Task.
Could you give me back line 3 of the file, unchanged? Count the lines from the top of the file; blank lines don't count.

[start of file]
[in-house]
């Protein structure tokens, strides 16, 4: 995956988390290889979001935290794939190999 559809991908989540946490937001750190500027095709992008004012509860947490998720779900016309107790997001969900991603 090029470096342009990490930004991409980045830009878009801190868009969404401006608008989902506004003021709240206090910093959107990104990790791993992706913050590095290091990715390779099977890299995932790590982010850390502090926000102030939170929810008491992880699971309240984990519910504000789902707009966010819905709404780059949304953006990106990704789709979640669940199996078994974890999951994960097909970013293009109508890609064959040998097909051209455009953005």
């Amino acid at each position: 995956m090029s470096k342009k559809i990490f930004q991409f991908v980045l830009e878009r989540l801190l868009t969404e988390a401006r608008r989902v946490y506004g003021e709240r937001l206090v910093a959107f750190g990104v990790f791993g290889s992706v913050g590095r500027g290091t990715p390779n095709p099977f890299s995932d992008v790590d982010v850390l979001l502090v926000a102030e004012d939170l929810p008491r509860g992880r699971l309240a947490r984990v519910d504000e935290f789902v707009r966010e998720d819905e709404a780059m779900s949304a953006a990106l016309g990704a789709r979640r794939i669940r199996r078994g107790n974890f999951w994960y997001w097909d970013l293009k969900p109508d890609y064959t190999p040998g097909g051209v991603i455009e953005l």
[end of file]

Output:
């Amino acid at each position: 995956m090029s470096k342009k559809i990490f930004q991409f991908v980045l830009e878009r989540l801190l868009t969404e988390a401006r608008r989902v946490y506004g003021e709240r937001l206090v910093a959107f750190g990104v990790f791993g290889s992706v913050g590095r500027g290091t990715p390779n095709p099977f890299s995932d992008v790590d982010v850390l979001l502090v926000a102030e004012d939170l929810p008491r509860g992880r699971l309240a947490r984990v519910d504000e935290f789902v707009r966010e998720d819905e709404a780059m779900s949304a953006a990106l016309g990704a789709r979640r794939i669940r199996r078994g107790n974890f999951w994960y997001w097909d970013l293009k969900p109508d890609y064959t190999p040998g097909g051209v991603i455009e953005l």